In 2007, a small group of people began an intentional, collaborative experiment in open, transparent, and direct communication about your space program. Our goal was to enable your direct participation in exploring and contributing to NASA’s mission.

Many of us have since begun new adventures. This site will remain as an archive of the accomplishments of the openNASA experiment.

Ali Llewellyn

Our scientists are innovating all the time on the problems and risks that face human spaceflight. Recently, the Water and Food Analytical laboratory used [“teamwork, innovative thought, and old-fashioned scientific detective work”][] to solve the issue of an increase in total organic carbon (TOC) in the water screened on-orbit. We understand about using new methods and new processes to figure out the answers.

Now we are also taking those answers and applying them to some innovative problems.

LAUNCH: Water was held at NASA Kennedy Space Center in March 2010.  There the select 10 Water Innovators presented their innovations which included transformative ideas, technology and research which addressed water sustainability challenges in areas that included water efficient vertical farming systems, low cost bacterial water testing, water contaminant floating sensor network, carbon credit financed water purification system, electro-chemical arsenic removal system and evaporation-based underground irrigation technology among others.

LAUNCH is a vital example of why talking about and practicing innovation really does matter.

Waterhackathon is committed to challenging water experts and software developers from around the world to co-create the innovative solutions needed to help solve today’s water problems. Waterhackathon will provide open source solutions to resource management, point monitoring and access mapping, real-time climate comparisons, and more. This global event will be held in October 2011, offering experts, software developers, and even entrepreneurs to use open data to address real problems and make them freely available. NASA will use the newly-developed to help provide an easily-accessible repository for NASA’s climate and hydrology data.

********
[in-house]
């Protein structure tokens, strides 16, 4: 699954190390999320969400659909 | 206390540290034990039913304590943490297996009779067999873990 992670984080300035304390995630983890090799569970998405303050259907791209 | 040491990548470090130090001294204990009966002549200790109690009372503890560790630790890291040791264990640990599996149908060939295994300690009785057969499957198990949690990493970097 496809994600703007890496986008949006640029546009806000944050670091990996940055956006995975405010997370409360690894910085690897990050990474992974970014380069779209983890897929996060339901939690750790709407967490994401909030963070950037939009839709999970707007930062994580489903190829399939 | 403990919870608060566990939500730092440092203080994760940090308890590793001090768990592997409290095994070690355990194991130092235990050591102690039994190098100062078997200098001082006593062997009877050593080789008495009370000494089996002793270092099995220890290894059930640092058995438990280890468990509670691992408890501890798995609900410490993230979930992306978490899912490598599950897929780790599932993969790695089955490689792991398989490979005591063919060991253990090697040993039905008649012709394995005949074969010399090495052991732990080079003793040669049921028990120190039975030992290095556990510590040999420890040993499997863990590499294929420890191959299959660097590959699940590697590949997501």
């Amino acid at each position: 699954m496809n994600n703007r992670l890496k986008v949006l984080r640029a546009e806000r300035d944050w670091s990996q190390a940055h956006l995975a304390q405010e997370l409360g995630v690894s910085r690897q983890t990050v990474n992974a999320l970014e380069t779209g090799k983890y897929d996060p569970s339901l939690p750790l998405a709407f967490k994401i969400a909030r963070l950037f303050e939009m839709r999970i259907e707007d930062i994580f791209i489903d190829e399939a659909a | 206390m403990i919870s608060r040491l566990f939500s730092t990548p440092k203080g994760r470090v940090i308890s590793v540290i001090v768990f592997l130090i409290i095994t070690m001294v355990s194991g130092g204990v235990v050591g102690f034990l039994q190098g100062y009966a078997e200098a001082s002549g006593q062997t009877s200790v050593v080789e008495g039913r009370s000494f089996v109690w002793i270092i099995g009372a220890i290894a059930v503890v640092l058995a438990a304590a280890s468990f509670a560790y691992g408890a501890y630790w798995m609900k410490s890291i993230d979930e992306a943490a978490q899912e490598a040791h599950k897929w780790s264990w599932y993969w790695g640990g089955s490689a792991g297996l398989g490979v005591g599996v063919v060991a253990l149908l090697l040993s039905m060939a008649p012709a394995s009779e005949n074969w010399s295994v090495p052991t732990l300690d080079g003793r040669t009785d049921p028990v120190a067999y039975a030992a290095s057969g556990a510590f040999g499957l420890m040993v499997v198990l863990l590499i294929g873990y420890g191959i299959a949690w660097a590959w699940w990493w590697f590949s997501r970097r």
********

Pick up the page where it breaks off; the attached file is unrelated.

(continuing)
Here are the current water problems listed for Waterhackathon:

SERVIR Global isn’t specifically water-focused, but nevertheless remains an essential resource for the water sector and anyone looking at the data behind climate change and resource issues. NASA is providing technical expertise to world challenges every single day.

[W]e are talking a whole-of-government approach to this issue. Beyond the State Department, USAID, and the MCC, we are harnessing the expertise of our technical agencies, the knowledge of the intelligence community, and the best practices from those who have been working on these challenges right here in the United States.

One example is a joint USAID-NASA initiative to create an earth observation monitoring and visualization system in the Himalayas. The glaciers in that mountain range serve as the water tower of Asia, providing the water supply for more than 1.3 billion people. In cooperation with nearby countries, USAID and NASA are developing a system that will provide a clearer picture of water supply and demand for the region and facilitate efforts to adapt to climate change.” - Hillary Clinton in a speech for World Water Day, Washington, DC, March 2010

Many parts of the US are currently in a serious drought. Wildfires burn through Texas while parts of the Northeast are  still severely flooded. These events and tools are vital routes for NASA to collaborate with unconventional partners, develop new software and hardware, and apply the results of our research and exploration to some of the most vital problems facing our fragile oasis.

What other issues do you think NASA is well-positioned to help address?

[“teamwork, innovative thought, and old-fashioned scientific detective work”]: